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Overbooked Airline Flights – Fraud or Legitimate Business Practice?

Monday, April 10, 2017 20:02
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(Before It's News)

Unless you’ve been hiding in a cave the past day or so, you’ve probably heard the story of United Airlines flight 3411.  But I suppose I should quickly recap.

Flight 3411 was fully booked, and all passengers had been boarded and seated, when a managing attendant made an announcement that four United crew needed to get to Louisville for a flight assignment the next day.  United made a series of offers, up to 800 dollars in travel vouchers, for people to volunteer to deplane.  When no one took them up on their travel vouchers, United randomly selected people to get kicked off so they could seat their deadhead flight crew.

One of the passengers that was randomly selected was, according to passengers, a 69 year old doctor who said he had patients to see the next day (which is immaterial as far as I’m concerned). The doctor refused to give up his seat, so United attendants called in the transportation police, who violently threw the doctor into an armrest, knocking him unconscious, and then proceeded to drag his bloody limp body off the plane – all to make room for United’s deadhead flight crew.

So on to my arguments.

While it’s true that the fine print of airline ticking discloses that people may be removed from flights at the airlines discretion, I can’t think of another industry where a company is allowed to sell something they don’t even have (*besides banking).

If we disregard the present regulations, and we disregard the fine print, it’s clear that, under common law, such a business practice as overbooking would be considered a form of fraud.  When an airline overbooks, it knows it is making promises it can’t keep, and it’s monetarily benefiting from these promises.

While normally I’m not a big proponent of anti-fraud laws, such as those used to prosecute Bernie Madoff, in the case of United, I have to make an exception.  Normally, in a legitimate market, United Airlines would be out of business the next day for this kind of behavior, but the airline industry isn’t a normal market.

Airlines can get away with absolutely shocking customer treatment because they don’t operate in an unregulated free market.  Imagine if any foreign carrier could come in and setup domestic routes.  Imagine if zoning regulations didn’t apply to airports, so any private land could be used to build one.  Imagine if airports themselves weren’t regulated by municipalities, with competitive bidding for gate slots. I mean the myriad of ways the market is regulated in favor of existing major domestic carriers are so numerous that it’s hard to wrap your head around. FAA regulations are massive, and they are just one small aspect of the regulatory forces involved here.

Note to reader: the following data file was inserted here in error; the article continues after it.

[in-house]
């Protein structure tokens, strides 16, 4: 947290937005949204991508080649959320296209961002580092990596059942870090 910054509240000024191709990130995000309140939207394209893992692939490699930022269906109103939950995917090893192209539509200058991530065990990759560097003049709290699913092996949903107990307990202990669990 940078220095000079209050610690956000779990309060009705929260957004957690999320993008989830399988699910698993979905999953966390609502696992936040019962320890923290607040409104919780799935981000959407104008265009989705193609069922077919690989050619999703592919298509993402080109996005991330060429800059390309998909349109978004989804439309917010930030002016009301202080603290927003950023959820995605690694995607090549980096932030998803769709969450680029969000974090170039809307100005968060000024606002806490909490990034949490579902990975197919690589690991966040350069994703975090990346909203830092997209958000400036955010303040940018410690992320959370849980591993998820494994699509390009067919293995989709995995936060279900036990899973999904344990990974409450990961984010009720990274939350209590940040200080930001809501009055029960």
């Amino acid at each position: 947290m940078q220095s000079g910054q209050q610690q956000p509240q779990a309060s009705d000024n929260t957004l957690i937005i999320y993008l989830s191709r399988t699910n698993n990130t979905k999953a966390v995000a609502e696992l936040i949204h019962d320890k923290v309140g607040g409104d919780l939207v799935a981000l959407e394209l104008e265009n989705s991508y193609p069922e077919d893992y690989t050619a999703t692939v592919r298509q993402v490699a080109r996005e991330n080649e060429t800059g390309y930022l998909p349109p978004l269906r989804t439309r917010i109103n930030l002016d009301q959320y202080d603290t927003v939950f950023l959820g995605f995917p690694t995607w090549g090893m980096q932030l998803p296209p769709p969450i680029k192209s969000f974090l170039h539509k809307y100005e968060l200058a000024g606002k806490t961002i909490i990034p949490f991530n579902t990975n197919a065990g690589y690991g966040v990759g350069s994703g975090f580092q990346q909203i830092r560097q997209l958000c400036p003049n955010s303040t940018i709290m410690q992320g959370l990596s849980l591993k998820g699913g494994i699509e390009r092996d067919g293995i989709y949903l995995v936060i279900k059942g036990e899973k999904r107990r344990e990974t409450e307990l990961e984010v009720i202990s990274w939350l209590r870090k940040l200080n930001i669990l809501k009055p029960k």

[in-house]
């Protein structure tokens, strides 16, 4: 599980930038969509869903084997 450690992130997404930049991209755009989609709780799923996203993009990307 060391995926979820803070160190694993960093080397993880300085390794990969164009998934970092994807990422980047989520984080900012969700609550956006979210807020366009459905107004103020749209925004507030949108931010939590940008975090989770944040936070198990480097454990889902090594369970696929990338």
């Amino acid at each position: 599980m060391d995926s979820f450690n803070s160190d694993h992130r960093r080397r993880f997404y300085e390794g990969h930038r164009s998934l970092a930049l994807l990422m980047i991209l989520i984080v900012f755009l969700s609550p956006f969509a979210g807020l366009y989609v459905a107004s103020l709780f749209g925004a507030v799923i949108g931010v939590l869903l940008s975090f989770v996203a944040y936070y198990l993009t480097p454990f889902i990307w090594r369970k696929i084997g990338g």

If we are going to have this kind of regulated fiasco called an airline industry, then they shouldn’t be allowed to engage in fraud, on top of being in a protected market position.  Even if they disclose this possibility at the time of sale, that still doesn’t excuse the fraud.  Fractional reserve banks are pretty up front about the fact that your money isn’t backed by anything tangible, but that doesn’t excuse their behavior.

The airlines are also protected by FAA regulations that stipulate any customer who is unwillingly bumped from a flight, and delayed more than 2 hours domestically, is entitled to 4 times the one way fare in a cash compensation, up to a limit of $1,350. Obviously this artificial limit could be well below the fair market price of what it would take for people to willingly give up their seats voluntarily.

The public is outraged at the treatment of the doctor at the hands of United and the Chicago PD, and rightfully so.  In a sane universe, United would pay for that outrage with a loss of customers.  But given the choices people have when it comes to air carriers and routes, it’s unlikely United will feel much of a pinch from this, yet one can certainly hope.


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